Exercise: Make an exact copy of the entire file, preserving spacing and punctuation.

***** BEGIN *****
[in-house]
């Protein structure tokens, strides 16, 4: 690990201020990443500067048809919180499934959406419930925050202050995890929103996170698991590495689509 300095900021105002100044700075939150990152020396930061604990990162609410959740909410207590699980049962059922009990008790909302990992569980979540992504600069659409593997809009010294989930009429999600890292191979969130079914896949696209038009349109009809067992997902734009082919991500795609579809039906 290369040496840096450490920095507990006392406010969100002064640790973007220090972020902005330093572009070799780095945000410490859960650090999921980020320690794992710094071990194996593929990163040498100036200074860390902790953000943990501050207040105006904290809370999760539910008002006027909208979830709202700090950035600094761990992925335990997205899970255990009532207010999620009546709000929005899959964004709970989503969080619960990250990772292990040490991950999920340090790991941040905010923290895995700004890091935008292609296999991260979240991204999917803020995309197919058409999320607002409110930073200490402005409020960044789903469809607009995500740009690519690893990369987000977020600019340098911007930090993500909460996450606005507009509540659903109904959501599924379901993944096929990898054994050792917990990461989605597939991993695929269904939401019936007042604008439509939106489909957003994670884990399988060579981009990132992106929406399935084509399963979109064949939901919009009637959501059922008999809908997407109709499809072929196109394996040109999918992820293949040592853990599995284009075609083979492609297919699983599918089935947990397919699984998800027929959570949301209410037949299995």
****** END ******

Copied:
[in-house]
């Protein structure tokens, strides 16, 4: 690990201020990443500067048809919180499934959406419930925050202050995890929103996170698991590495689509 300095900021105002100044700075939150990152020396930061604990990162609410959740909410207590699980049962059922009990008790909302990992569980979540992504600069659409593997809009010294989930009429999600890292191979969130079914896949696209038009349109009809067992997902734009082919991500795609579809039906 290369040496840096450490920095507990006392406010969100002064640790973007220090972020902005330093572009070799780095945000410490859960650090999921980020320690794992710094071990194996593929990163040498100036200074860390902790953000943990501050207040105006904290809370999760539910008002006027909208979830709202700090950035600094761990992925335990997205899970255990009532207010999620009546709000929005899959964004709970989503969080619960990250990772292990040490991950999920340090790991941040905010923290895995700004890091935008292609296999991260979240991204999917803020995309197919058409999320607002409110930073200490402005409020960044789903469809607009995500740009690519690893990369987000977020600019340098911007930090993500909460996450606005507009509540659903109904959501599924379901993944096929990898054994050792917990990461989605597939991993695929269904939401019936007042604008439509939106489909957003994670884990399988060579981009990132992106929406399935084509399963979109064949939901919009009637959501059922008999809908997407109709499809072929196109394996040109999918992820293949040592853990599995284009075609083979492609297919699983599918089935947990397919699984998800027929959570949301209410037949299995």